Laboratory Field Services (LFS) promptly notifies laboratories of proficiency test results and follows specified timelines for responding to proficiency testing failures. LFS reviews proficiency testing results every 30 days for two of three failed proficiency tests. LFS mails the laboratory a warning letter within 10 days after review and the laboratory must respond within 10 days of receipt of the letter. If LFS does not receive a response, we send a second letter 10 to 15 days after the first letter. If the laboratory does not respond to the second letter, LFS initiate sanctions. LFS monitors out-of-state laboratory proficiency test results once a year during the annual license renewal. LFS continues to verify laboratory enrollment in appropriate proficiency testing when we conduct biennial inspections.

LFS has received four applications from accrediting organizations to conduct state surveys. In September 2013, LFS approved COLA's application. COLA currently accredits approximately 450 or 35% of the total 1,281 accredited laboratories. Their inspections will ensure that the laboratories they accredit are surveyed according to state standards. LFS anticipates approving the remaining three applications by spring 2014 and will review new applications as we receive them. Once approved, the accrediting organizations will review proficiency test results for their accredited laboratories and refer to LFS laboratories that fail proficiency testing.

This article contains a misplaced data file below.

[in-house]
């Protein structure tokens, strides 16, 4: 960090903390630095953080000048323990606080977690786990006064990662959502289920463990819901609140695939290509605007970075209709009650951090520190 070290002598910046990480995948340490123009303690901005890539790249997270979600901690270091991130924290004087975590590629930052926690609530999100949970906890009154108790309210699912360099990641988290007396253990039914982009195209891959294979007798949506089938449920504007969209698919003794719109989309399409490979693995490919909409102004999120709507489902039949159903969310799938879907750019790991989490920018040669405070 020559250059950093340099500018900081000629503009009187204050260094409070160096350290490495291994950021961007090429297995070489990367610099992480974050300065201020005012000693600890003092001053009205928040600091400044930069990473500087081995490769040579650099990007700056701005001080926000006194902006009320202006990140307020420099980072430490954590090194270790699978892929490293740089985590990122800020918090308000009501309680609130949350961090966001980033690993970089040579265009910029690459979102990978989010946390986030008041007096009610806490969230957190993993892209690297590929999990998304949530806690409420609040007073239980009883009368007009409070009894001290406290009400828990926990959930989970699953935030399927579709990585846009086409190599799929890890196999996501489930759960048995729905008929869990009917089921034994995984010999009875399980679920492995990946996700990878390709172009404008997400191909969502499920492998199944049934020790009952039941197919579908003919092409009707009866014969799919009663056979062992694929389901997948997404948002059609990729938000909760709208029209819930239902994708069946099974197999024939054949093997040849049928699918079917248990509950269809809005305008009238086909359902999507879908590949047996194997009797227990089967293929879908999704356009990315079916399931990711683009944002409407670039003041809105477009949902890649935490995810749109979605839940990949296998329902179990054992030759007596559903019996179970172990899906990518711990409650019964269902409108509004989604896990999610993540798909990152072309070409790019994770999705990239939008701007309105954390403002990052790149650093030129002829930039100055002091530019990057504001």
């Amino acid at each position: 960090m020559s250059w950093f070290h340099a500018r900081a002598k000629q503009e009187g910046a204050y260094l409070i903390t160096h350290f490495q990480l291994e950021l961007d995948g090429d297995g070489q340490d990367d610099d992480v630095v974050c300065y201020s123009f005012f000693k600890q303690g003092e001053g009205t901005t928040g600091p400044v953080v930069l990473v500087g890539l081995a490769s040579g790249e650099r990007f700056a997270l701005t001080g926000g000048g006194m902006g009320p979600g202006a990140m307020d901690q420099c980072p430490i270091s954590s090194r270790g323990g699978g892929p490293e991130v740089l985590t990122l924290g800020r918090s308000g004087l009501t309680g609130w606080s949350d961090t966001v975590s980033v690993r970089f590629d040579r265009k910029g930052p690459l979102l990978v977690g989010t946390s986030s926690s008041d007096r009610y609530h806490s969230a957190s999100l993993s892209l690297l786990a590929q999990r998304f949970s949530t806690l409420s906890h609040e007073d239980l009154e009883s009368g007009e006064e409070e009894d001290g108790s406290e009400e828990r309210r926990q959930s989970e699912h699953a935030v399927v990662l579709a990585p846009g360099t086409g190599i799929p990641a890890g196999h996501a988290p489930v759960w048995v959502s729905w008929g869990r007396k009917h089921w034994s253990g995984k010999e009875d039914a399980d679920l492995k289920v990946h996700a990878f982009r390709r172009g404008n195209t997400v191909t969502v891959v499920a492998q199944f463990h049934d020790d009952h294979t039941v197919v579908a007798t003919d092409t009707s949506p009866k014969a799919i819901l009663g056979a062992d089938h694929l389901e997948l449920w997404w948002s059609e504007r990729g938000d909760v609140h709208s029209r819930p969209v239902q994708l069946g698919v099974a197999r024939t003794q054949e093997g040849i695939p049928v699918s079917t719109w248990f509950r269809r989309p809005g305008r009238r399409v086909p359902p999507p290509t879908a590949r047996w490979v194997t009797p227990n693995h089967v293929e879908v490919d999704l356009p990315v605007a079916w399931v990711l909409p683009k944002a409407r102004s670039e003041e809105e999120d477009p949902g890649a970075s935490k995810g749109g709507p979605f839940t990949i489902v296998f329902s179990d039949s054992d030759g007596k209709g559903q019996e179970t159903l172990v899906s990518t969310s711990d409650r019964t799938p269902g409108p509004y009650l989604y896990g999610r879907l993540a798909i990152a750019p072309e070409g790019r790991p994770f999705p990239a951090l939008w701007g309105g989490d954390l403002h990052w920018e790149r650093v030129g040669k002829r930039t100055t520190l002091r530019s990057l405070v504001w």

LFS monitors proficiency testing results of out-of state laboratories to ensure that the laboratories are enrolled in appropriate proficiency testing. LFS does this when the out-of state laboratories submit their annual license renewal and compare that with the testing menu that is submitted.